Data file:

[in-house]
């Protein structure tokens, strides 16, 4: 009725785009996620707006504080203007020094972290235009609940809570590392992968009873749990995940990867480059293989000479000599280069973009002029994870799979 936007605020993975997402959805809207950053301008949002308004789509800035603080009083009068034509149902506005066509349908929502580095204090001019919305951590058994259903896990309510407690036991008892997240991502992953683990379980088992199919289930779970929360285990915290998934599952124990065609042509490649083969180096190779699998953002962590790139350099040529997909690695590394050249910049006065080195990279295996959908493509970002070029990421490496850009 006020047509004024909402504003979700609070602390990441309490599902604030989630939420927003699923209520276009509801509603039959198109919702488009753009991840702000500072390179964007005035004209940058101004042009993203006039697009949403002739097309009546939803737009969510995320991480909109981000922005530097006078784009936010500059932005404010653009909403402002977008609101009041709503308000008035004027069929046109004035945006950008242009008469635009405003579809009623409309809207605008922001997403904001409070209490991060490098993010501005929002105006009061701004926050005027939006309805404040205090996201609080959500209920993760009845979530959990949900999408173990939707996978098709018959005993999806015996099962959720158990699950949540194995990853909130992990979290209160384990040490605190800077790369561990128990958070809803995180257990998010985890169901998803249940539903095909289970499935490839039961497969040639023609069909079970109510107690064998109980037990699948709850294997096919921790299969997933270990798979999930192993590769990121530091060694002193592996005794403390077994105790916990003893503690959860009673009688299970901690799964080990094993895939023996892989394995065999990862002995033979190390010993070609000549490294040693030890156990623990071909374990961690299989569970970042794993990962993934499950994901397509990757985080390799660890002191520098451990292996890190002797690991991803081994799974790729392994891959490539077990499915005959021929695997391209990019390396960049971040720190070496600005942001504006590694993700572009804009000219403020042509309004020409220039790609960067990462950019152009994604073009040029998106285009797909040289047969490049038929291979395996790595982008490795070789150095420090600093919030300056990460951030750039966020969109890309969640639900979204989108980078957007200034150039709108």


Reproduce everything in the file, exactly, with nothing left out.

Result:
[in-house]
């Protein structure tokens, strides 16, 4: 009725785009996620707006504080203007020094972290235009609940809570590392992968009873749990995940990867480059293989000479000599280069973009002029994870799979 936007605020993975997402959805809207950053301008949002308004789509800035603080009083009068034509149902506005066509349908929502580095204090001019919305951590058994259903896990309510407690036991008892997240991502992953683990379980088992199919289930779970929360285990915290998934599952124990065609042509490649083969180096190779699998953002962590790139350099040529997909690695590394050249910049006065080195990279295996959908493509970002070029990421490496850009 006020047509004024909402504003979700609070602390990441309490599902604030989630939420927003699923209520276009509801509603039959198109919702488009753009991840702000500072390179964007005035004209940058101004042009993203006039697009949403002739097309009546939803737009969510995320991480909109981000922005530097006078784009936010500059932005404010653009909403402002977008609101009041709503308000008035004027069929046109004035945006950008242009008469635009405003579809009623409309809207605008922001997403904001409070209490991060490098993010501005929002105006009061701004926050005027939006309805404040205090996201609080959500209920993760009845979530959990949900999408173990939707996978098709018959005993999806015996099962959720158990699950949540194995990853909130992990979290209160384990040490605190800077790369561990128990958070809803995180257990998010985890169901998803249940539903095909289970499935490839039961497969040639023609069909079970109510107690064998109980037990699948709850294997096919921790299969997933270990798979999930192993590769990121530091060694002193592996005794403390077994105790916990003893503690959860009673009688299970901690799964080990094993895939023996892989394995065999990862002995033979190390010993070609000549490294040693030890156990623990071909374990961690299989569970970042794993990962993934499950994901397509990757985080390799660890002191520098451990292996890190002797690991991803081994799974790729392994891959490539077990499915005959021929695997391209990019390396960049971040720190070496600005942001504006590694993700572009804009000219403020042509309004020409220039790609960067990462950019152009994604073009040029998106285009797909040289047969490049038929291979395996790595982008490795070789150095420090600093919030300056990460951030750039966020969109890309969640639900979204989108980078957007200034150039709108």